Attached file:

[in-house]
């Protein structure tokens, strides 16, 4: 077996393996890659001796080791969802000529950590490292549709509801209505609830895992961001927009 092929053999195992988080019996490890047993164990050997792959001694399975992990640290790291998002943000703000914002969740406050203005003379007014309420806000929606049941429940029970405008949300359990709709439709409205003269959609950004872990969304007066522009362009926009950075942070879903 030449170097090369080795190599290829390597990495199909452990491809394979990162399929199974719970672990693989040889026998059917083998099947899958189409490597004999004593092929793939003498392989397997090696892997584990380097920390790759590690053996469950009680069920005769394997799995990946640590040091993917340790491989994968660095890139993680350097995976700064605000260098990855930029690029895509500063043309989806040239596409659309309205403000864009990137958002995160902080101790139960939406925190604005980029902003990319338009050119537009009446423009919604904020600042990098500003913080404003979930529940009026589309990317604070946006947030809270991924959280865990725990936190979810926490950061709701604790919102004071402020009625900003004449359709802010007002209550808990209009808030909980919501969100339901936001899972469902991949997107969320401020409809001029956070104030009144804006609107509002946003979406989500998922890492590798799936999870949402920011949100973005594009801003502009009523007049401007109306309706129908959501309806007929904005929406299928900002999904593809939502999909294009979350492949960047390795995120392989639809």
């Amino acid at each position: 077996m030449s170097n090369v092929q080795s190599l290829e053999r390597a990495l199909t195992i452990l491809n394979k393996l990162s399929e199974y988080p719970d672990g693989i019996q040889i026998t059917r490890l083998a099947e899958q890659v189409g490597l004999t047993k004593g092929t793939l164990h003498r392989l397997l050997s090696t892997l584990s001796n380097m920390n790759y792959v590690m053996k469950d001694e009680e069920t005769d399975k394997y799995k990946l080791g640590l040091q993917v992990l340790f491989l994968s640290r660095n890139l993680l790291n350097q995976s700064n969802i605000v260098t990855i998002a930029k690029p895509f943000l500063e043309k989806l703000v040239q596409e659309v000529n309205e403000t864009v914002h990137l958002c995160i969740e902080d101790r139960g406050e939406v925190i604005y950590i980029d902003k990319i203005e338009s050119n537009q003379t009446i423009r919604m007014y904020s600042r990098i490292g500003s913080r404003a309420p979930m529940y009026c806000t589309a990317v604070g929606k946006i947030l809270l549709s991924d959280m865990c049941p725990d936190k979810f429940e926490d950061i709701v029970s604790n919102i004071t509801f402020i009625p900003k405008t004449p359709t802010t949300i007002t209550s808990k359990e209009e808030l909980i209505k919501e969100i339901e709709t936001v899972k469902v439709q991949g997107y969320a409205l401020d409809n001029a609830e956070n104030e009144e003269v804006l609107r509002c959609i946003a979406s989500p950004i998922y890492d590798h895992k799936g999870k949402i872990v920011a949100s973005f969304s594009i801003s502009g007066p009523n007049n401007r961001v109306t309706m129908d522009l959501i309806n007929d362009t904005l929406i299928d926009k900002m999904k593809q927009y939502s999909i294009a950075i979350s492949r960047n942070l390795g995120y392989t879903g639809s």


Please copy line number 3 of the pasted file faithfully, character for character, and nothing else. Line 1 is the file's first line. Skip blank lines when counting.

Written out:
């Amino acid at each position: 077996m030449s170097n090369v092929q080795s190599l290829e053999r390597a990495l199909t195992i452990l491809n394979k393996l990162s399929e199974y988080p719970d672990g693989i019996q040889i026998t059917r490890l083998a099947e899958q890659v189409g490597l004999t047993k004593g092929t793939l164990h003498r392989l397997l050997s090696t892997l584990s001796n380097m920390n790759y792959v590690m053996k469950d001694e009680e069920t005769d399975k394997y799995k990946l080791g640590l040091q993917v992990l340790f491989l994968s640290r660095n890139l993680l790291n350097q995976s700064n969802i605000v260098t990855i998002a930029k690029p895509f943000l500063e043309k989806l703000v040239q596409e659309v000529n309205e403000t864009v914002h990137l958002c995160i969740e902080d101790r139960g406050e939406v925190i604005y950590i980029d902003k990319i203005e338009s050119n537009q003379t009446i423009r919604m007014y904020s600042r990098i490292g500003s913080r404003a309420p979930m529940y009026c806000t589309a990317v604070g929606k946006i947030l809270l549709s991924d959280m865990c049941p725990d936190k979810f429940e926490d950061i709701v029970s604790n919102i004071t509801f402020i009625p900003k405008t004449p359709t802010t949300i007002t209550s808990k359990e209009e808030l909980i209505k919501e969100i339901e709709t936001v899972k469902v439709q991949g997107y969320a409205l401020d409809n001029a609830e956070n104030e009144e003269v804006l609107r509002c959609i946003a979406s989500p950004i998922y890492d590798h895992k799936g999870k949402i872990v920011a949100s973005f969304s594009i801003s502009g007066p009523n007049n401007r961001v109306t309706m129908d522009l959501i309806n007929d362009t904005l929406i299928d926009k900002m999904k593809q927009y939502s999909i294009a950075i979350s492949r960047n942070l390795g995120y392989t879903g639809s």